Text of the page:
Thursday, August 11, 2022
► From the South Seattle Emerald — Seattle Children’s still missing the mark on diversity (by WSNA member Edna Cortez) — I love working at Seattle Children’s as a nurse. I have been at the hospital for over 30 years in various areas, and I love the mission and the patients and the families. But as a Filipina nurse who has been engaged at the hospital in issues of diversity, equity, and inclusion, Seattle Children’s is still missing the mark on many levels… The hospital not only needs to engage greater racial diversity at every level — signage, staffing, meetings, leadership — it needs to understand the part it plays in systemic racism and make substantial changes and amends.
The Stand (Aug. 10) — Nurses at Seattle Children’s demand safe staffing, fair wages
► From Axios — Second labor complaint filed against Nintendo — The NLRB complaint was filed on Monday was against Nintendo and contracting firm Aston Carter, a contractor that recruits customer service and administrative workers for the Redmond-based game company. It alleges that the companies established “coercive rules” and in some way retaliated, discharged or disciplined a worker for engaging in protected activity with others.
► From Teamsters 117 — Teamsters Back to School Drive 2022 — Pencils, crayons, notebooks, rulers… When it’s time for kids to go back to school, families strain to get the supplies they need. Our Back to School Drive is a Teamsters supporting Teamsters program. Whatever donations we collect, we will match. All donations will be used to buy school supplies for free for families in need.
EDITOR’S NOTE — We are aware that many local unions around Washington state — particularly teachers’ unions — also have Back to School supply drives to help families in need. Check to see if your union local has one, or you can contribute to the Teamsters 117 drive!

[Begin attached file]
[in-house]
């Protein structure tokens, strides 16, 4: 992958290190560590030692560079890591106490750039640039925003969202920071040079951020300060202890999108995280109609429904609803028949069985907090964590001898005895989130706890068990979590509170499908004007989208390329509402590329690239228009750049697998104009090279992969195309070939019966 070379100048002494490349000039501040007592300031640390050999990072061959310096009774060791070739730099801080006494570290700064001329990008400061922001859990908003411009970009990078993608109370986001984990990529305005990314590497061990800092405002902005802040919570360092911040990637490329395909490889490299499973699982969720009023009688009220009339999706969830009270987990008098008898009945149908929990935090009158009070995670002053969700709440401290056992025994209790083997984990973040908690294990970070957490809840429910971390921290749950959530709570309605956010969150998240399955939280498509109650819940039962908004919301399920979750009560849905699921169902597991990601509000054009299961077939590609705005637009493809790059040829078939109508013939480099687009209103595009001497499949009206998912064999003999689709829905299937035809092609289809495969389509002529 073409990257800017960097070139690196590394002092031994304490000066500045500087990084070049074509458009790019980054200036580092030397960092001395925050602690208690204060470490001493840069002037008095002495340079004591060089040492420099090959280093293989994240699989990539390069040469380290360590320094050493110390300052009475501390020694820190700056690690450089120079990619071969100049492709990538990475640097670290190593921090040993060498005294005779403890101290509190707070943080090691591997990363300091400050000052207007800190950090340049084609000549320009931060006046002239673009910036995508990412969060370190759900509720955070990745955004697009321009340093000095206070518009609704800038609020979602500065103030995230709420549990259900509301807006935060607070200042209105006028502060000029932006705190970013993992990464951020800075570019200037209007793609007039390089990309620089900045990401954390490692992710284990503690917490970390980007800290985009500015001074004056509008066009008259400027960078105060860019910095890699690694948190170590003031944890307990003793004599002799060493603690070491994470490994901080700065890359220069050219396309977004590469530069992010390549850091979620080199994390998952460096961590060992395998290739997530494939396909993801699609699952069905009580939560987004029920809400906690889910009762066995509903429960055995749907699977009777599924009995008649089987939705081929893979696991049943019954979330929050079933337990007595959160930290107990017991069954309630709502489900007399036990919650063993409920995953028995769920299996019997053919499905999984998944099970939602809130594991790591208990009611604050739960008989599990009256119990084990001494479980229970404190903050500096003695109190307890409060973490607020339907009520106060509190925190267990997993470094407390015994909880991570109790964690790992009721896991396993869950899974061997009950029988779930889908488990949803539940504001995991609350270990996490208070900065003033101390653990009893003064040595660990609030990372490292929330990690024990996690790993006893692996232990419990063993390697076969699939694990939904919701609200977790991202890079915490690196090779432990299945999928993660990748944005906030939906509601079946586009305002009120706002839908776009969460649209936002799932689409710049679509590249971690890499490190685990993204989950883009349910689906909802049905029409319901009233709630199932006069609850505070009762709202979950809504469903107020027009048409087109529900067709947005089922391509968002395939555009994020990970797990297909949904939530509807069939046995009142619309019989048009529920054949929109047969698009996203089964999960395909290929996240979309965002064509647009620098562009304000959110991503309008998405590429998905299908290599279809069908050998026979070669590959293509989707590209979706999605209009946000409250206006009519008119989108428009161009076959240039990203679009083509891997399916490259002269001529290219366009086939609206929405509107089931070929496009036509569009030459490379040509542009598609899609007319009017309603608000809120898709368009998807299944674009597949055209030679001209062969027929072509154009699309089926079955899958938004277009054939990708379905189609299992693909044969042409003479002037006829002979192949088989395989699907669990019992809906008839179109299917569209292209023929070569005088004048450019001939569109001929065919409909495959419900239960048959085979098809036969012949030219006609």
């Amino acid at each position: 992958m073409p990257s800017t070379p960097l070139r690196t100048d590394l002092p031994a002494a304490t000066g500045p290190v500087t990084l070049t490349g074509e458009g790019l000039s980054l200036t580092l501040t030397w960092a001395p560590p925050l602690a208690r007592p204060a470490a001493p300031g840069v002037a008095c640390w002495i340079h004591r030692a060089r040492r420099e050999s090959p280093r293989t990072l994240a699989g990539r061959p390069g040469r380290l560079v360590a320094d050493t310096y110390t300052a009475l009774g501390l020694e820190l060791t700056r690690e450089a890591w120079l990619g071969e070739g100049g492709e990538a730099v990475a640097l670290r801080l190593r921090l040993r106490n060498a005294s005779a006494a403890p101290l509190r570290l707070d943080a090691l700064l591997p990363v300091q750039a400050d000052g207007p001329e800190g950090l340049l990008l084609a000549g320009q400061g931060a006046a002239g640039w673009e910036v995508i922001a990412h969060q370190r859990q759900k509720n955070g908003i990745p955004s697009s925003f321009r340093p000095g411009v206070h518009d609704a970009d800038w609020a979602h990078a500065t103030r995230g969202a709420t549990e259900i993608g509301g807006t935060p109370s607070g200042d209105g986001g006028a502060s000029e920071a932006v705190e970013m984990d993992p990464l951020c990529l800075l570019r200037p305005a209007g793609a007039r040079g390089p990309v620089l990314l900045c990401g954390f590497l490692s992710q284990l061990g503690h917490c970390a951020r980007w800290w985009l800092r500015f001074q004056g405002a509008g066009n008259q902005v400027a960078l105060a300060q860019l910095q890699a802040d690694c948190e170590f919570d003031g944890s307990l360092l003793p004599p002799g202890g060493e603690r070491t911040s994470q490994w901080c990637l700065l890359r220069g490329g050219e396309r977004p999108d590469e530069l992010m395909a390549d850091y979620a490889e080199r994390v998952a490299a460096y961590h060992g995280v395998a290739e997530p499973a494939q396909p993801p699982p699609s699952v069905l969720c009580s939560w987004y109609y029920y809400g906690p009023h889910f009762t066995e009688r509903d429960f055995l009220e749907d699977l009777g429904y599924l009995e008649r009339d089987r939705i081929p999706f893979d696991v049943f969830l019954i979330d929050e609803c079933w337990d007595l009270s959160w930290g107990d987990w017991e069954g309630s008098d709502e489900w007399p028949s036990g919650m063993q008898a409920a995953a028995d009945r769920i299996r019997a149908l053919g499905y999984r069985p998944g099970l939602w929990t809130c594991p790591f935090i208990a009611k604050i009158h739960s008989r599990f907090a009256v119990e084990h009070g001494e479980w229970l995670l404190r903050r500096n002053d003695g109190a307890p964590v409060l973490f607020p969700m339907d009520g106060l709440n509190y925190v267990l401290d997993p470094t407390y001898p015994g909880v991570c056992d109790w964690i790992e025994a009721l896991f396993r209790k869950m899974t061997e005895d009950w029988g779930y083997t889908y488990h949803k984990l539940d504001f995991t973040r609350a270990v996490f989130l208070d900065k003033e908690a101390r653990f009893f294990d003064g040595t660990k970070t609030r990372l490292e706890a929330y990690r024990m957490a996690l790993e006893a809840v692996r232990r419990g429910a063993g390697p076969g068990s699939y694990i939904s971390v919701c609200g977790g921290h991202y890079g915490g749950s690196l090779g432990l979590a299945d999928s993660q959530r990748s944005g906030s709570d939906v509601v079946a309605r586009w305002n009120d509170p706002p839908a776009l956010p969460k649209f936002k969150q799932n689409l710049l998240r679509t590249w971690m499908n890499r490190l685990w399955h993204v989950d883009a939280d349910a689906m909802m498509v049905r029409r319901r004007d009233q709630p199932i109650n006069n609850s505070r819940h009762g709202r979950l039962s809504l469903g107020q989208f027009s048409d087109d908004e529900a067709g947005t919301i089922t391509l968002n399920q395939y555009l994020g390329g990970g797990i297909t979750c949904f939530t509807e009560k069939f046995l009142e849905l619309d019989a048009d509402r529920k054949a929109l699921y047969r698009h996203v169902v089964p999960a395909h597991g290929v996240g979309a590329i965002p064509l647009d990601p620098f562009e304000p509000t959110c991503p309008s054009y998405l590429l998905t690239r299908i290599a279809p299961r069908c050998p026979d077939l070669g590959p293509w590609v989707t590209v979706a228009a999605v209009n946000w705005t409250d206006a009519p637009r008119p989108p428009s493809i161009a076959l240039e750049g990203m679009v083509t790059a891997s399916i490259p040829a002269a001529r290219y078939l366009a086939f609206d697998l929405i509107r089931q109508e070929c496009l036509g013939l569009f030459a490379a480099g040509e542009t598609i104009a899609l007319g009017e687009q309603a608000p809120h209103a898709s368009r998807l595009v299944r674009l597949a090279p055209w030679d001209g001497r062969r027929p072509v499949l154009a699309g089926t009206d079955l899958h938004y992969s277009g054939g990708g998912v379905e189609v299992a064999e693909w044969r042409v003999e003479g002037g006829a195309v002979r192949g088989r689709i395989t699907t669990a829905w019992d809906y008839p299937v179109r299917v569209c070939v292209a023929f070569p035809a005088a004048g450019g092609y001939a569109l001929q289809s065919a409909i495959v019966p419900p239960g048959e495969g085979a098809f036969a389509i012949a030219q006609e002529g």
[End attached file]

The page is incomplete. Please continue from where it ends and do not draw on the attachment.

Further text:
► From the Seattle Times — Boeing delivers its first 787 Dreamliner in more than a year — Boeing on Wednesday delivered its first 787 Dreamliner since May 2021, ending a blockage that has starved the manufacturer of cash, added $5.5 billion in costs and led to a buildup of more than 120 jets in storage. The delivery pipeline was formally cleared Monday when the FAA announced that it was satisfied with the changes Boeing had made to its production system to ensure that the 787s meet all certification standards.
► From the Columbia Basin Herald — State council gets federal workforce improvement grant — The Washington Student Achievement Council has been awarded a $23.5 million grant under a U.S. Department of Commerce workforce training program. The grant, part of the $500 million Good Jobs Challenge program created under the $1.9 trillion American Rescue Plan passed by Congress in 2021, is designed to help state agencies train future workers for jobs in 15 key industries, including manufacturing, healthcare, information technology, agriculture and food production.
TODAY at The Stand — Washington state wins $23.5M grant in Good Jobs Challenge
► From the union-busting Columbian — Perez, Kent sharpen positions in 3rd District race — The top two candidates for the 3rd Congressional District are sharpening their attacks and honing their strategies for reaching voters who would have otherwise supported Rep. Jaime Herrera Beutler — or might just stay home.
The Stand — Pro-worker candidates fare well in primary (results UPDATED)
EDITOR’S NOTE — The Washington State Labor Council, AFL-CIO has endorsed Marie Gluesenkamp Perez in this race.
► From the Tri-City Herald — Tri-Cities biggest employer to share in $17B to develop next-generation computer chips — Pacific Northwest National Laboratory in Richland is poised to help make the United States a leader in the next generation of semiconductor chips, after Sen. Maria Cantwell (D-Wash.) led key work to make the largest investment in research, technology and manufacturing in America’s history. This week Cantwell stood beside President Biden and gave a thumbs up as he signed the CHIPS & Science Act into law.